§Action composition

This chapter introduces several ways to define generic action functionality.

§Reminder about actions

Previously, we said that an action is a Java method that returns a play.mvc.Result value. Actually, Play manages internally actions as functions. Because Java doesn’t yet support first class functions, an action provided by the Java API is an instance of play.mvc.Action:

public abstract class Action {
  public abstract Promise<Result> call(Context ctx) throws Throwable;

Play builds a root action for you that just calls the proper action method. This allows for more complicated action composition.

§Composing actions

Here is the definition of the VerboseAction:

public class VerboseAction extends play.mvc.Action.Simple {
    public F.Promise<Result> call(Http.Context ctx) throws Throwable {"Calling action for " + ctx);

You can compose the code provided by the action method with another play.mvc.Action, using the @With annotation:

public Result verboseIndex() {
    return ok("It works!");

At one point you need to delegate to the wrapped action using

You also mix several actions by using custom action annotations:

@Cached(key = "index.result")
public Result authenticatedCachedIndex() {
    return ok("It works!");

Note: play.mvc.Security.Authenticated and play.cache.Cached annotations and the corresponding predefined Actions are shipped with Play. See the relevant API documentation for more information.

Note: Every request must be served by a distinct instance of your play.mvc.Action. If a singleton pattern is used, requests will be routed incorrectly during multiple request scenarios. For example, if you are using Spring as a DI container for Play, you need to make sure that your action beans are prototype scoped.

§Defining custom action annotations

You can also mark action composition with your own annotation, which must itself be annotated using @With:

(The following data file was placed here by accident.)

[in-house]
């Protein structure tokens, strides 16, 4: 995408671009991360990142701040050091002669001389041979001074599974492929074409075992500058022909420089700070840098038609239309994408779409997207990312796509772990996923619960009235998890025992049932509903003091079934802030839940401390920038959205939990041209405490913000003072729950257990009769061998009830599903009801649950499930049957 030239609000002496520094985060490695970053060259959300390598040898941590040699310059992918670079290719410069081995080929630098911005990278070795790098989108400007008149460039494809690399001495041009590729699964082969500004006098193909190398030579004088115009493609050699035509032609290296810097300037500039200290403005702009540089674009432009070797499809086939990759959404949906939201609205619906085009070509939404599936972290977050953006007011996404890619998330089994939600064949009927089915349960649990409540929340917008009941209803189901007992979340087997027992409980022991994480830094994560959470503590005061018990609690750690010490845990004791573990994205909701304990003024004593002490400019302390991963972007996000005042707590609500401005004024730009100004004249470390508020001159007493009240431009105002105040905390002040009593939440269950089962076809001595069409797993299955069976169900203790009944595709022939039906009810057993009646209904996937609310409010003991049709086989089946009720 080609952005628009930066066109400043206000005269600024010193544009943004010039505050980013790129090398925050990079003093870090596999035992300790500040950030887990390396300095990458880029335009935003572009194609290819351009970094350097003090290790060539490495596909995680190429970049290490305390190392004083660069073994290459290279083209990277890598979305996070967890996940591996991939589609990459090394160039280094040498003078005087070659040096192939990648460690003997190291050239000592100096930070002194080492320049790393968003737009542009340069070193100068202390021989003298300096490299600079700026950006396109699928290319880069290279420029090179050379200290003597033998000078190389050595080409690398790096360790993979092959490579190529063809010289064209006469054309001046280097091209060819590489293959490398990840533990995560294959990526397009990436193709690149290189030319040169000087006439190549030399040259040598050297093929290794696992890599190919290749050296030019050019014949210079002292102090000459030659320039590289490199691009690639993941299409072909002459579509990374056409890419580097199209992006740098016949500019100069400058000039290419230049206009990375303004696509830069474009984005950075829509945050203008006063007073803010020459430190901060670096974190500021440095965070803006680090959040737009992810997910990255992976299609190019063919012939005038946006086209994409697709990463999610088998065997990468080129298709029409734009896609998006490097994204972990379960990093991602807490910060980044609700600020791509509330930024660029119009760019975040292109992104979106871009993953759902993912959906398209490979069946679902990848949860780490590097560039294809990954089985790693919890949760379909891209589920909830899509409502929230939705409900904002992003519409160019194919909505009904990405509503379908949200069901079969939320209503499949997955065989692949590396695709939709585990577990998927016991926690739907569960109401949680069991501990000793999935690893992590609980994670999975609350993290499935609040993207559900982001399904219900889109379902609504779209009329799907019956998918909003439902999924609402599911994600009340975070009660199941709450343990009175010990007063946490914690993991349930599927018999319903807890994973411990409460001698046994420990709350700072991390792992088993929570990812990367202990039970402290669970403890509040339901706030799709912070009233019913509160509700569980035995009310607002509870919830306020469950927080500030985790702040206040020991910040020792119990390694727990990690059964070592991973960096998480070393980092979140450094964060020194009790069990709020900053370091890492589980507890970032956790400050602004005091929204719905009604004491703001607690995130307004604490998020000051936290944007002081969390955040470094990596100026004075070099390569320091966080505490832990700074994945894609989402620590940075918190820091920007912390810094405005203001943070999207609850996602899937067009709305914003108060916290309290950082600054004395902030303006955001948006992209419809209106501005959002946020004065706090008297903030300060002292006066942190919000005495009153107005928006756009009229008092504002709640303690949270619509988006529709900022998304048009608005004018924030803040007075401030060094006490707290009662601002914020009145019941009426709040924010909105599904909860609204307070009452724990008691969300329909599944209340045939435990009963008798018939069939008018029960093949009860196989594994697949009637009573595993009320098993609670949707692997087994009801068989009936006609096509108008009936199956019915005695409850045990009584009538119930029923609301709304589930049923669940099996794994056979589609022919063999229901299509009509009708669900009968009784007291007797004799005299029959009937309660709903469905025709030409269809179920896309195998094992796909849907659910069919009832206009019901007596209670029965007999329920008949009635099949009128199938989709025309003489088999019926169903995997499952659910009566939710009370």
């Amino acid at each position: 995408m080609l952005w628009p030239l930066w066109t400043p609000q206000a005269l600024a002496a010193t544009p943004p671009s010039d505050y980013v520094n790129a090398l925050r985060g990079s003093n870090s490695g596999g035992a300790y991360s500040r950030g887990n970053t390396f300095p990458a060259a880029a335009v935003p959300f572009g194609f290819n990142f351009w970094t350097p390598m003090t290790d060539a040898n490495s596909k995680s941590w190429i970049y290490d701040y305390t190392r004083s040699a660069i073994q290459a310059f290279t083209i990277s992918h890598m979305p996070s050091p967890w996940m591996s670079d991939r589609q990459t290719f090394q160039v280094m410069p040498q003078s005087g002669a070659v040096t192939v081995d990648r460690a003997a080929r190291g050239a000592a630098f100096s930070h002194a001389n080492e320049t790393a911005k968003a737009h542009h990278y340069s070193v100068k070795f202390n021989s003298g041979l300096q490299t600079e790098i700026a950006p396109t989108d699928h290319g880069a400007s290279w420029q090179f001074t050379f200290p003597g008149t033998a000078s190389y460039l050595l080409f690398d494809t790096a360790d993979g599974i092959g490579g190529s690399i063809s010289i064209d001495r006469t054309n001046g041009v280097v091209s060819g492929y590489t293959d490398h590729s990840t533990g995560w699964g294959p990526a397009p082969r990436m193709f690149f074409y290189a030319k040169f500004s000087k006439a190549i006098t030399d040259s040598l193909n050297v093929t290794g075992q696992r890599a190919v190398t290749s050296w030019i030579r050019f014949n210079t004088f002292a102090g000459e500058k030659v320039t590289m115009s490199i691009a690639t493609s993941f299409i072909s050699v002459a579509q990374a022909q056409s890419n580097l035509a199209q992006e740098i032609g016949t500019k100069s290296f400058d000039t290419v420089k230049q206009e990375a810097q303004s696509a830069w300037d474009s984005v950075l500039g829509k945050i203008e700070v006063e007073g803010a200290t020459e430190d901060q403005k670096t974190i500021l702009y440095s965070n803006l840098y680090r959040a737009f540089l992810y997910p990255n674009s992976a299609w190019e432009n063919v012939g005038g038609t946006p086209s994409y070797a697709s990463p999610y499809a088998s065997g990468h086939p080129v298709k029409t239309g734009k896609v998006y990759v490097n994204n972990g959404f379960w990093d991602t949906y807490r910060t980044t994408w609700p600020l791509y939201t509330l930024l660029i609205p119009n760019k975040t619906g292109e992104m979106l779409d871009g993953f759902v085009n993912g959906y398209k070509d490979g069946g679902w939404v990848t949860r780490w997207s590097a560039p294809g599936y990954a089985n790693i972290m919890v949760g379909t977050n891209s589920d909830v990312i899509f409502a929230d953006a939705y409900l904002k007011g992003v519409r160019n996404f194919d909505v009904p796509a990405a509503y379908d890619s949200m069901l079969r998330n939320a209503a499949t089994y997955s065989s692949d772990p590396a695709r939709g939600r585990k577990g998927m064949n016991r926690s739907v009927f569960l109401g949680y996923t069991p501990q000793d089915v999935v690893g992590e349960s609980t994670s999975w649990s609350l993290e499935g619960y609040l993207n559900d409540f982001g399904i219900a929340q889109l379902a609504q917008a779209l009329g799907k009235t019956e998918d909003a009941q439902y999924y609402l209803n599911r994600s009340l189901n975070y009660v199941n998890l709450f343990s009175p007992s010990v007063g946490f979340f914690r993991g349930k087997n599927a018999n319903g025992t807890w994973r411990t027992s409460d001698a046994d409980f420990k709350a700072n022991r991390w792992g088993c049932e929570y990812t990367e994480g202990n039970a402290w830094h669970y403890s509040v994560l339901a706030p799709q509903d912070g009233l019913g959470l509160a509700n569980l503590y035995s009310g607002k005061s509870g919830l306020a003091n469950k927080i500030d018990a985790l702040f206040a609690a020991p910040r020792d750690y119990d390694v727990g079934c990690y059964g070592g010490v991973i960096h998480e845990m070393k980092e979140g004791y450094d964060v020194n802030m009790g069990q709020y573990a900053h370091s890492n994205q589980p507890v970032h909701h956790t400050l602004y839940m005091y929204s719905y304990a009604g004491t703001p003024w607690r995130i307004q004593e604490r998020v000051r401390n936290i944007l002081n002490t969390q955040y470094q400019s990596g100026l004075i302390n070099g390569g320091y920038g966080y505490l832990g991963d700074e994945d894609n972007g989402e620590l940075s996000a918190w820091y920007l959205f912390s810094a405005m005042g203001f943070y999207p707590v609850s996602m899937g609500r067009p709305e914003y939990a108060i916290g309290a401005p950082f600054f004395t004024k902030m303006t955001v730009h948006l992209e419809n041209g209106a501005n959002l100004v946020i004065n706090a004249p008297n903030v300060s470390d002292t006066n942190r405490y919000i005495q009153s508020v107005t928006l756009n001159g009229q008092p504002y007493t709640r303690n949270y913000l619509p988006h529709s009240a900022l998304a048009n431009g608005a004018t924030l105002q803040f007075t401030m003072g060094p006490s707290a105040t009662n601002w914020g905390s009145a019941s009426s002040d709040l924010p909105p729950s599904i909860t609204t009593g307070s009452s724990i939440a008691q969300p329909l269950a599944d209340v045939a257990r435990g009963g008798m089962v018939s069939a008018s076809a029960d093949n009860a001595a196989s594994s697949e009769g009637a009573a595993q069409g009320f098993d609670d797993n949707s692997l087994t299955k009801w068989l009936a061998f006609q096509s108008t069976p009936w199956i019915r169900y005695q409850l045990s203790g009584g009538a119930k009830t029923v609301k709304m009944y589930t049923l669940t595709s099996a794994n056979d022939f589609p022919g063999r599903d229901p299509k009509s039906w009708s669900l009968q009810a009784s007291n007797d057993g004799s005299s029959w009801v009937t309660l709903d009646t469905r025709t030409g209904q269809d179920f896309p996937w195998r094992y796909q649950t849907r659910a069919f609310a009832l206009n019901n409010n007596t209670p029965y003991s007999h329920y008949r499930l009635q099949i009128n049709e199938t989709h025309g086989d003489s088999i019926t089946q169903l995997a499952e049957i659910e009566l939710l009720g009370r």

@Target({ElementType.TYPE, ElementType.METHOD})
public @interface VerboseAnnotation {
    boolean value() default true;

Your Action definition retrieves the annotation as configuration:

public class VerboseAnnotationAction extends Action<VerboseAnnotation> {
    public F.Promise<Result> call(Http.Context ctx) throws Throwable {
        if (configuration.value()) {
  "Calling action for " + ctx);

You can then use your new annotation with an action method:

public Result verboseAnnotationIndex() {
    return ok("It works!");

§Annotating controllers

You can also put any action composition annotation directly on the Controller class. In this case it will be applied to all action methods defined by this controller.

public class Admin extends Controller {

Note: If you want the action composition annotation(s) put on a Controller class to be executed before the one(s) put on action methods set play.http.actionComposition.controllerAnnotationsFirst = true in application.conf. However, be aware that if you use a third party module in your project it may rely on a certain execution order of its annotations.

§Passing objects from action to controller

You can pass an object from an action to a controller by utilizing the context args map.

public class PassArgAction extends play.mvc.Action.Simple {
    public F.Promise<Result> call(Http.Context ctx) throws Throwable {
        ctx.args.put("user", User.findById(1234));

Then in an action you can get the arg like this:

public static Result passArgIndex() {
    Object user = ctx().args.get("user");
    return ok(Json.toJson(user));

Next: Content negotiation

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